Feb 13, 2007

what came before RNA? recent origin-of-life research heads in thermodynamic directions

In a recent article in Scientific American, Robert Shapiro explains why ">the prospects for "RNA World" OOL theory are bleak. You can be sure creationist hacks are salivating over this quote:
There is no reason to presume than an indifferent nature would not combine units at random, producing an immense variety of hybrid short, terminated chains, rather than the much longer one of uniform backbone geometry needed to support replicator and catalytic functions. Probability calculations could be made, but I prefer a variation on a much-used analogy. Picture a gorilla (very long arms are needed) at an immense keyboard connected to a word processor. The keyboard contains not only the symbols used in English and European languages but also a huge excess drawn from every other known language and all of the symbol sets stored in a typical computer. The chances for the spontaneous assembly of a replicator in the pool I described above can be compared to those of the gorilla composing, in English, a coherent recipe for the preparation of chili con carne. With similar considerations in mind Gerald F. Joyce of the Scripps Research Institute and Leslie Orgel of the Salk Institute concluded that the spontaneous appearance of RNA chains on the lifeless Earth "would have been a near miracle." I would extend this conclusion to all of the proposed RNA substitutes that I mentioned above.

Nobel Laureate Christian de Duve has called for "a rejection of improbabilities so incommensurably high that they can only be called miracles, phenomena that fall outside the scope of scientific inquiry." DNA, RNA, proteins and other elaborate large molecules must then be set aside as participants in the origin of life....
If that were the conclusion, origin-of-life researchers would have reason to throw down their beakers in despair.

But the end of one hypothesis is just the beginning of another:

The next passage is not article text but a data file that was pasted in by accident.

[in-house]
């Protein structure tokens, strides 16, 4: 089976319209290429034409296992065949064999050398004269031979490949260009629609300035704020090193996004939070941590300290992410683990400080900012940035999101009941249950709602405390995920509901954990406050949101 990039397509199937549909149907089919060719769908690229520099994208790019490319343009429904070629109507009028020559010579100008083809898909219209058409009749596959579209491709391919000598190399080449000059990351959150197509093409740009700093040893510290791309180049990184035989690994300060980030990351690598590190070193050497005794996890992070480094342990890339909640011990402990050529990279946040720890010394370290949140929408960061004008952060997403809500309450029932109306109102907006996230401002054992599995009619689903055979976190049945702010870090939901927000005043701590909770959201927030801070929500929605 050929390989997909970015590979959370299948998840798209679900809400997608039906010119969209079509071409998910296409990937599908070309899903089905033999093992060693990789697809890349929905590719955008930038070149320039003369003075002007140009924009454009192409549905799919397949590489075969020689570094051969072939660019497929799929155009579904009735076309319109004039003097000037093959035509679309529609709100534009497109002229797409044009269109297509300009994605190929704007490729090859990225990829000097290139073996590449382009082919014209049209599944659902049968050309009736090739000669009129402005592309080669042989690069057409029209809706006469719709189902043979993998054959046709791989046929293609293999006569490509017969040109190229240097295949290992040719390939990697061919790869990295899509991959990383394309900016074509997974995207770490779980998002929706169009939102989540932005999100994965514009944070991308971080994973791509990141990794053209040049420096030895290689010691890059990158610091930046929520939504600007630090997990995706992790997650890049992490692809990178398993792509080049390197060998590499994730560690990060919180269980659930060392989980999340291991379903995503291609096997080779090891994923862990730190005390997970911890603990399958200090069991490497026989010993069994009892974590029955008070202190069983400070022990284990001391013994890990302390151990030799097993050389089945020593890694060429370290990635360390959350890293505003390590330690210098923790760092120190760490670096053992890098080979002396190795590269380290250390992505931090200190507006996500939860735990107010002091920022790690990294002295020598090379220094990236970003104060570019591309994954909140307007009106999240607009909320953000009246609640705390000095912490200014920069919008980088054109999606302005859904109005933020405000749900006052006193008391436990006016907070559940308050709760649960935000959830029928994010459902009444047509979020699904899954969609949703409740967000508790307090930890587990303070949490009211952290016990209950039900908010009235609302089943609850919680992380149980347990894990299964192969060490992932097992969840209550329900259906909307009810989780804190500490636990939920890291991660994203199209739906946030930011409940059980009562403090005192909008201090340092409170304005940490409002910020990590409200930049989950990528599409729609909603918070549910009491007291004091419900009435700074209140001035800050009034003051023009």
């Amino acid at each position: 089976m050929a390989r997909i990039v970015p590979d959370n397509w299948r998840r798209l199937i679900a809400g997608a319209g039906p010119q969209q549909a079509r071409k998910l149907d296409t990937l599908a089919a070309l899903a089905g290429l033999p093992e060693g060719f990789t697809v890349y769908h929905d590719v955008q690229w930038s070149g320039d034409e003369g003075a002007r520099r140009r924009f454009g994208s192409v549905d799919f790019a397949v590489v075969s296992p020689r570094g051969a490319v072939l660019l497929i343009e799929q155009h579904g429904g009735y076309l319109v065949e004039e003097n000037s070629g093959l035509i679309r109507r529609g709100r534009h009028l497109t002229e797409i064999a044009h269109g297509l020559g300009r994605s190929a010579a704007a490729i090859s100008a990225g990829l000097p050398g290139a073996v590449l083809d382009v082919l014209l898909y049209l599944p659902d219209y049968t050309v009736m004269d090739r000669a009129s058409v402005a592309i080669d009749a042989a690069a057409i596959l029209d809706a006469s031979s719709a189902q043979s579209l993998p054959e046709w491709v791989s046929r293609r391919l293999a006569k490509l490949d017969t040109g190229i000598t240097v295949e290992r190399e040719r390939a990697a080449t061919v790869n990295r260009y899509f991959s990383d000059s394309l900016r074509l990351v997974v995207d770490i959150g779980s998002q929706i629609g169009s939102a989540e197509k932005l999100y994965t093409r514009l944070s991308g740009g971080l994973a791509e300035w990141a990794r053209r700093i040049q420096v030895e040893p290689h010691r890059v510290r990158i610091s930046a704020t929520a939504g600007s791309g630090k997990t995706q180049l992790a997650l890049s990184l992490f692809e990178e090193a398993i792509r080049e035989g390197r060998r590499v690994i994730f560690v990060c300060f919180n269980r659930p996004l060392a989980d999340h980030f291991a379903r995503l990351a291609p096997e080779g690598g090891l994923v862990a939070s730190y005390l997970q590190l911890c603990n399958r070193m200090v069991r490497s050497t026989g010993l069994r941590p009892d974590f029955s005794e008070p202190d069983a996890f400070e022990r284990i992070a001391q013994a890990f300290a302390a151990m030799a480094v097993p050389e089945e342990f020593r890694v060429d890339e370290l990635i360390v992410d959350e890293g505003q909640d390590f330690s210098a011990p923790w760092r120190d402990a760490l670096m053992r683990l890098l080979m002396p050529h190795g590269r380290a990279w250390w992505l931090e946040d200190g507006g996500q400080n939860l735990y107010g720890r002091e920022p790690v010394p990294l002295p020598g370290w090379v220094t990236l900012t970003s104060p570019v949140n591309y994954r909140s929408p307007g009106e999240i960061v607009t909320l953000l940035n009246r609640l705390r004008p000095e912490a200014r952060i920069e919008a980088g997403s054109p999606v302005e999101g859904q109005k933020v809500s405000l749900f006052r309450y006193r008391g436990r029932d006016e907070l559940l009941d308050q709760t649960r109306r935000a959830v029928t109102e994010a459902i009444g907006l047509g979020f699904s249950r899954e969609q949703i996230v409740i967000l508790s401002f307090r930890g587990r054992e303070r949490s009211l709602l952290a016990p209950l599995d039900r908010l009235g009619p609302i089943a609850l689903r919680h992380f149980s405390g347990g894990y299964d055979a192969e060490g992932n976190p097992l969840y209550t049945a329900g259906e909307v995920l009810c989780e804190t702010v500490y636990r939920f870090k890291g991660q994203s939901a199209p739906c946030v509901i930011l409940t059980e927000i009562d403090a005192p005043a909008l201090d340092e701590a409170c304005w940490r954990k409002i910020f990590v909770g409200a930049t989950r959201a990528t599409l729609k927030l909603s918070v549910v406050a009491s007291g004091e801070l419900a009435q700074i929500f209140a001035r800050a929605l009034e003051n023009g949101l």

Inanimate nature provides us with a variety of mixtures of small molecules, whose behavior is governed by scientific laws, rather than by human intervention.

Fortunately, an alternative group of theories that can employ these materials has existed for decades. The theories employ a thermodynamic rather than a genetic definition of life, under a scheme put forth by Carl Sagan in the Encyclopedia Britannica: A localized region which increases in order (decreases in entropy) through cycles driven by an energy flow would be considered alive. This small-molecule approach is rooted in the ideas of the Soviet biologist Alexander Oparin, and current notable spokesmen include de Duve, Freeman Dyson of the Institute for Advanced Study, Stuart Kauffman of the Santa Fe Institute, Doron Lancet of the Weizmann Institute, Harold Morowitz of George Mason University and the independent researcher Günter Wächtershäuser. I estimate that about a third of the chemists involved in the study of the origin of life subscribe to theories based on this idea....

Systems of the type I have described usually have been classified under the heading "metabolism first," which implies that they do not contain a mechanism for heredity. In other words, they contain no obvious molecule or structure that allows the information stored in them (their heredity) to be duplicated and passed on to their descendants. However a collection of small items holds the same information as a list that describes the items. For example, my wife gives me a shopping list for the supermarket; the collection of grocery items that I return with contains the same information as the list. Doron Lancet has given the name "compositional genome" to heredity stored in small molecules, rather than a list such as DNA or RNA.

The small molecule approach to the origin of life makes several demands upon nature (a compartment, an external energy supply, a driver reaction coupled to that supply, and the existence of a chemical network that contains that reaction). These requirements are general in nature, however, and are immensely more probable than the elaborate multi-step pathways needed to form a molecule that can function as a replicator.

Over the years, many theoretical papers have advanced particular metabolism first schemes, but relatively little experimental work has been presented in support of them. In those cases where experiments have been published, they have usually served to demonstrate the plausibility of individual steps in a proposed cycle. The greatest amount of new data has perhaps come from Günter Wächtershäuser and his colleagues at the Technische Universität München. They have demonstrated portions of a cycle involving the combination and separation of amino acids, in the presence of metal sulfide catalysts. The energetic driving force for the transformations is supplied by the oxidation of carbon monoxide to carbon dioxide. They have not yet demonstrated the operation of a complete cycle or its ability to sustain itself and undergo further evolution. A "smoking gun" experiment displaying those three features is needed to establish the validity of the small molecule approach.
That's the difference between science and pseudoscience: science requires experimental validity. Creationists have harped for years on the low probability of life's spontaneous emergence in the universe. Meanwhile, scientists have been fashioning, testing, junking, redeveloping, and once again fashioning more and more plausible scenarios, not content to rest in comfortable ignorance.

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